RCH WebHelp

Using links on your web page

As hyperlink is a link from a web page to another location, activated by clicking on a highlighted word, image or web page UI element (like a button).

The destination of a hyperlink can be any of the following:

  • a heading on the same page
  • another web page
  • a file (eg PDF)
  • an email address

This page covers important considerations to remember when adding links to your page

Clearly identify the target of the link

If you wish to direct your users to other relevant information you must clearly identify the target of the link.  Do not use 'click here' or other non-descriptive text as your link text.

Most users scan web pages rather than read them closely. Links stand out. Providing meaningful labels for your links will let your users easily see where or what a link will take them to.

Don't use: To download our latest newsletter click here
Try instead: Download our latest newsletter (PDF 120KB)

Don't use a URL as the text for a link

URLs can be difficult to read or understand and generally not user friendly. It is much better to name the target of the link using descriptive language.

Clearly label linked documents or resources

When a link takes the user to a resource other than a web page include the file format, size, and number of pages (if appropriate) next to the link.  Some users may not be able to download the file type or the file size may prohibitive (especially if they use a dialup modem). Labelling links gives them the option to download; this makes for a better user experience. Indicating the number of pages can be useful, as many users don't understand file sizes.

  • Don't use: Annual Report 2006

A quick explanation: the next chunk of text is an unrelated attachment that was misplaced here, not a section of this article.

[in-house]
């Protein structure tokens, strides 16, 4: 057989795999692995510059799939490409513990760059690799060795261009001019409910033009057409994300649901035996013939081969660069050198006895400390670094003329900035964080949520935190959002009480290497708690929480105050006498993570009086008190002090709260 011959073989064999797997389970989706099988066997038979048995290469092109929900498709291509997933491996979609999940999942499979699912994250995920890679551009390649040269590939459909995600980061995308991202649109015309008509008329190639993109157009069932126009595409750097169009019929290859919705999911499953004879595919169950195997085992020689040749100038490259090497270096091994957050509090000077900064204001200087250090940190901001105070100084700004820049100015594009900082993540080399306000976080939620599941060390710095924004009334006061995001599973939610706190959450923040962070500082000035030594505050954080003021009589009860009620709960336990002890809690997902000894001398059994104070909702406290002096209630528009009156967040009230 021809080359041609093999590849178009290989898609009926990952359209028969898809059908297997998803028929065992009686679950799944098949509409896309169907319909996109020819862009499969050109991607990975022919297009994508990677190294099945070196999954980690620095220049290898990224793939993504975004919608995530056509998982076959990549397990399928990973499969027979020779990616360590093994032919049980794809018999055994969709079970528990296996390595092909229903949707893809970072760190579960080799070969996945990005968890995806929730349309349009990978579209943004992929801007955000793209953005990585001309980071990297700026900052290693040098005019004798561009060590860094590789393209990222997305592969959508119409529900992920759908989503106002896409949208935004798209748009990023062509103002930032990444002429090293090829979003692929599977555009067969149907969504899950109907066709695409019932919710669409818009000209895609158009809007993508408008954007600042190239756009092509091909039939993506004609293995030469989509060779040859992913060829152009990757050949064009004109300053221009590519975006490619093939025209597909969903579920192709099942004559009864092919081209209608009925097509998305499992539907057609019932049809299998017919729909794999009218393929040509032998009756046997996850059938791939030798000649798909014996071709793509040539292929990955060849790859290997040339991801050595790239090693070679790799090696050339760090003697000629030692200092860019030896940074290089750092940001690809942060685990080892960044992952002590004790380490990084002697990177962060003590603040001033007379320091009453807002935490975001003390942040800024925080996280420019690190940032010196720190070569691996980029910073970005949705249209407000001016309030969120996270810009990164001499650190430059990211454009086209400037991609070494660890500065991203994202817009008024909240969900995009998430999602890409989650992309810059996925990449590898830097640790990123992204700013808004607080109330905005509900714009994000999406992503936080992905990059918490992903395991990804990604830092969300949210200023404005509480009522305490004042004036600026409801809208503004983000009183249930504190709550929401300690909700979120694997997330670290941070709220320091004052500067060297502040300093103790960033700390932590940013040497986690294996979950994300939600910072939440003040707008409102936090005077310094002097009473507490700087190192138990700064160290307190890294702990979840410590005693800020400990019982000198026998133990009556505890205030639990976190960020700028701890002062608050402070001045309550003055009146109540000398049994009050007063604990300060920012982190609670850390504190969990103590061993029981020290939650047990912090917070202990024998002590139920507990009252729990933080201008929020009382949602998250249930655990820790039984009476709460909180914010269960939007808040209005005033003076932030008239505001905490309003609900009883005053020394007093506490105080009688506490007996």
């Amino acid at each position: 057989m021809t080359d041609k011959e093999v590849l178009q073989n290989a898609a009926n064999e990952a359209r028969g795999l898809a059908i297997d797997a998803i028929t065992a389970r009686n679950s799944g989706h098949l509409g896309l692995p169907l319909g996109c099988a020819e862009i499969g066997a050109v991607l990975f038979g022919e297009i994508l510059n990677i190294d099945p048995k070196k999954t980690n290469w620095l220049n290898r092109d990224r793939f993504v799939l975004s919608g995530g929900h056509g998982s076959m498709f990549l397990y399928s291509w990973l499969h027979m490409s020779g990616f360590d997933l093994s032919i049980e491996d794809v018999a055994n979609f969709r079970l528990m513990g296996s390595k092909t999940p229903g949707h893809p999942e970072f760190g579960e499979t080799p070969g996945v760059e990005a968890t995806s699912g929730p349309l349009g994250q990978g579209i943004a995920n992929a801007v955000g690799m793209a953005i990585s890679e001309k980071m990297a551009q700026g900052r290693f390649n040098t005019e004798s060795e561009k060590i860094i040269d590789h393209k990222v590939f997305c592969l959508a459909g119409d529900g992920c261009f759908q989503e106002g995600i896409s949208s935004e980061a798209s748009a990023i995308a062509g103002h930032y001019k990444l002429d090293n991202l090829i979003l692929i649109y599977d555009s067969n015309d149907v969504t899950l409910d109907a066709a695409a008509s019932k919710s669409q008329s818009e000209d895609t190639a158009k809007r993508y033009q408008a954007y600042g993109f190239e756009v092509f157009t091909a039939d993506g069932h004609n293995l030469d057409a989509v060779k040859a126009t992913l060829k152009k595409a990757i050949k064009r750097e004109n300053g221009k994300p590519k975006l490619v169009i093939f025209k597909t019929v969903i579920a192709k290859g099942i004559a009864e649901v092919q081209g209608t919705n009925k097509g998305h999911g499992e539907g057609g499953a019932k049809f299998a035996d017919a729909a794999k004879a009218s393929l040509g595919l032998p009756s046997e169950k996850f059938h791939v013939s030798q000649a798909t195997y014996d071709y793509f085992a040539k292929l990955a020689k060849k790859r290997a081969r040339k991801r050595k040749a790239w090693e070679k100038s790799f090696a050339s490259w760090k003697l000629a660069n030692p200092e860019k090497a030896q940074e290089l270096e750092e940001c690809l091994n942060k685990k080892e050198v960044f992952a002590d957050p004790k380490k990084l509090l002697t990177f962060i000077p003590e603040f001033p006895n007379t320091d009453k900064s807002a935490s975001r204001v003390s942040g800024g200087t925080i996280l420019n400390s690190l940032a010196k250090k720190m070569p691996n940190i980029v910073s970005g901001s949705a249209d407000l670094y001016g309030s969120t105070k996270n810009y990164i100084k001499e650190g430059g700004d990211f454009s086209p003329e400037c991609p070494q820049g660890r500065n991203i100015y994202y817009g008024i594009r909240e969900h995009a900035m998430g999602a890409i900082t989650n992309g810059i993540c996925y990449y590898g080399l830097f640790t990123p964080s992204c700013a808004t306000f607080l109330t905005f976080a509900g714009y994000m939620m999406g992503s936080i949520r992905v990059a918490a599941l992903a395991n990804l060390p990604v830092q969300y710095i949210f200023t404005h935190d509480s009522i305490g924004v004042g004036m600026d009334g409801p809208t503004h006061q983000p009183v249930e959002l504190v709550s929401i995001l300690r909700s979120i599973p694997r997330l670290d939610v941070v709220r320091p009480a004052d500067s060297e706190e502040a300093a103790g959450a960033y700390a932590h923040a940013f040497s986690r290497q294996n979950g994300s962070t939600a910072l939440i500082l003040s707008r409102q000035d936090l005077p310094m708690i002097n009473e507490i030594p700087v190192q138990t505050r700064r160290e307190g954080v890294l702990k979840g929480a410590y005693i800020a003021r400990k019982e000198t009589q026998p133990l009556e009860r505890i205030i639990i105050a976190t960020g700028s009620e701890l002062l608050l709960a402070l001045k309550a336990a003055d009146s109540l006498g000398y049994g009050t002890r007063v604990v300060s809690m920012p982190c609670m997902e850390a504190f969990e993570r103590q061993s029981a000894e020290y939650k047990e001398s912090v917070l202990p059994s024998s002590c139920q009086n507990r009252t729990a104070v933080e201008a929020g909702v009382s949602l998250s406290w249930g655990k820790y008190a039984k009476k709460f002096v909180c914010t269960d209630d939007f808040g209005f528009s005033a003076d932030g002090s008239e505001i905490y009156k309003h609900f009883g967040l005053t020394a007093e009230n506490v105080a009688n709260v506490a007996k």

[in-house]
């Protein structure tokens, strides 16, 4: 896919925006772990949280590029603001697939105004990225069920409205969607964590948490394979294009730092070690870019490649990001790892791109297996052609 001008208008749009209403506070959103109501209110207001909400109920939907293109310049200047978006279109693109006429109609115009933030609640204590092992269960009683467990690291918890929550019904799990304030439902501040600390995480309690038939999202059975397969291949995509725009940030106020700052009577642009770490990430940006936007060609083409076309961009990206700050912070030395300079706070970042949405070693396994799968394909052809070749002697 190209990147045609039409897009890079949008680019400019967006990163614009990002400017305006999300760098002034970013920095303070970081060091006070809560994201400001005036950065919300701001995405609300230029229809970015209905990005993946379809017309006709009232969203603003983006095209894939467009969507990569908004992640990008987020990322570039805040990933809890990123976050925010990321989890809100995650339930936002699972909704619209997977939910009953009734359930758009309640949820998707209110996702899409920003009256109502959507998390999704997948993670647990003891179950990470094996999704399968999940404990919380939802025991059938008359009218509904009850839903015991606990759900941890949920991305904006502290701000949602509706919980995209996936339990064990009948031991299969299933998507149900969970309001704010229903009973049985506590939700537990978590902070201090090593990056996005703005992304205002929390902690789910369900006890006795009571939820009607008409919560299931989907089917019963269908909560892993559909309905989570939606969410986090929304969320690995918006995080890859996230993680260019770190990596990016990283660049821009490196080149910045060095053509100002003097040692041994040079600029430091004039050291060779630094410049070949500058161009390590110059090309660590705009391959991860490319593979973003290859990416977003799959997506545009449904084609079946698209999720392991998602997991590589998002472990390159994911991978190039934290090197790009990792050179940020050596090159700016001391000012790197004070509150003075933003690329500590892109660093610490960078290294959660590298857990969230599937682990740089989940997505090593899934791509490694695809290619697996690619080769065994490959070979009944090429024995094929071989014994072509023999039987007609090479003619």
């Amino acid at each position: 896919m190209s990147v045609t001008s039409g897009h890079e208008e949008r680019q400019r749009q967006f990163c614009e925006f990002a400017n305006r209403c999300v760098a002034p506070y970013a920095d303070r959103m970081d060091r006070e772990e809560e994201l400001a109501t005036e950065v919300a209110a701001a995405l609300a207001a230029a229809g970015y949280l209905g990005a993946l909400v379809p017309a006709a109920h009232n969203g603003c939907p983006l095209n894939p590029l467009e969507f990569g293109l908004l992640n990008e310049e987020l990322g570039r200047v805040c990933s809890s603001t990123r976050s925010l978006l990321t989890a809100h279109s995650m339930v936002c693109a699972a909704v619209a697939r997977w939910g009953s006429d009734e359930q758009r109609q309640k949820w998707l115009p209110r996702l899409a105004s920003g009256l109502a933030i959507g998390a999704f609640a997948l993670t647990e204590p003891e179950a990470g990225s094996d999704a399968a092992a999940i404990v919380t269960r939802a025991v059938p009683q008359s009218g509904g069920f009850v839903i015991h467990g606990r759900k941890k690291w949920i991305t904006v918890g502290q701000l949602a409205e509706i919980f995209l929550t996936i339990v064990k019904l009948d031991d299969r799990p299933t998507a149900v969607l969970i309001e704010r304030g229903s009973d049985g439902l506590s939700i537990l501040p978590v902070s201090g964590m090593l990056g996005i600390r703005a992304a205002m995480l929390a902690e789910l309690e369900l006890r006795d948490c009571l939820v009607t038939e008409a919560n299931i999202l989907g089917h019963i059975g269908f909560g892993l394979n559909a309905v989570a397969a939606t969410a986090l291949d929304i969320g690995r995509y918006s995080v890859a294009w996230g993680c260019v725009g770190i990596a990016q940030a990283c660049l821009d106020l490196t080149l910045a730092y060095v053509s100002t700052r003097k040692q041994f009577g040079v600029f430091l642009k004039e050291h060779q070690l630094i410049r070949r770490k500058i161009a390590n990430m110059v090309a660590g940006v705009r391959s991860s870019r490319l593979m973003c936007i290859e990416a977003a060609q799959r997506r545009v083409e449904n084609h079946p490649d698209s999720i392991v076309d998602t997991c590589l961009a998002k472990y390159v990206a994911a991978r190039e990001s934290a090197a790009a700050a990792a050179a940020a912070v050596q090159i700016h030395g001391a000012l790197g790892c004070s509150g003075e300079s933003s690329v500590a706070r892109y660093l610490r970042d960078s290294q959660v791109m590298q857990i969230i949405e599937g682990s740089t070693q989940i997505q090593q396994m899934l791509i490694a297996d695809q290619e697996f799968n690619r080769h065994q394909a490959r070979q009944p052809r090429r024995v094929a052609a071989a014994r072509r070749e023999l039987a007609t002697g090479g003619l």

Try instead: Annual Report 2006  (PDF 345KB, 36 Pages)
  • Some common file types and their abbreviations;
    • .doc = Word document - use DOC
    • .pdf = PDF document - use PDF
    • .txt = text documents - use TXT
    • .xls = Excel spreadsheets - use XLS

Alert users if they have limited access to a link

If you are linking to a restricted access resource (intranet only or password protected) clearly show this to users.

Don't: Policy and procedure manual 
Do: Policy and procedure manual (intranet only)
or  Policy and procedure manual (password protected)

Linking to an email address

Use the email address for email link text rather than a descriptive label.

Don't: Contact the webmaster
Do: To contact the webmaster email web.master@rch.org.au

This is the opposite to the procedure of linking to a web page. Displaying the email address as the text of the link helps alert the user that clicking on this link will cause their email program to open.

New windows

When creating links to other sites it is often temping to force the link to open in a new window.

Research indicates that users find this particularly frustrating as they are left with a multitude of open browser windows and their back button does not behave as expected. Our advice is to not to force links to open in new windows. Please resist the urge, and don't do open hyperlinks in a new window. 

Links are underlined

Our style sheet follows the convention that the text of a hyperlink is underlined. This well established convention gives a visual cue to users that a string of text is a link.

You should avoid underling text that is not a link as to not confuse users.

The colour of the link has semantic meaning as well:

  • A blue hyperlink has not been recently visited by the current user.
  • A purple hyperlink has been recently visited by the current user.



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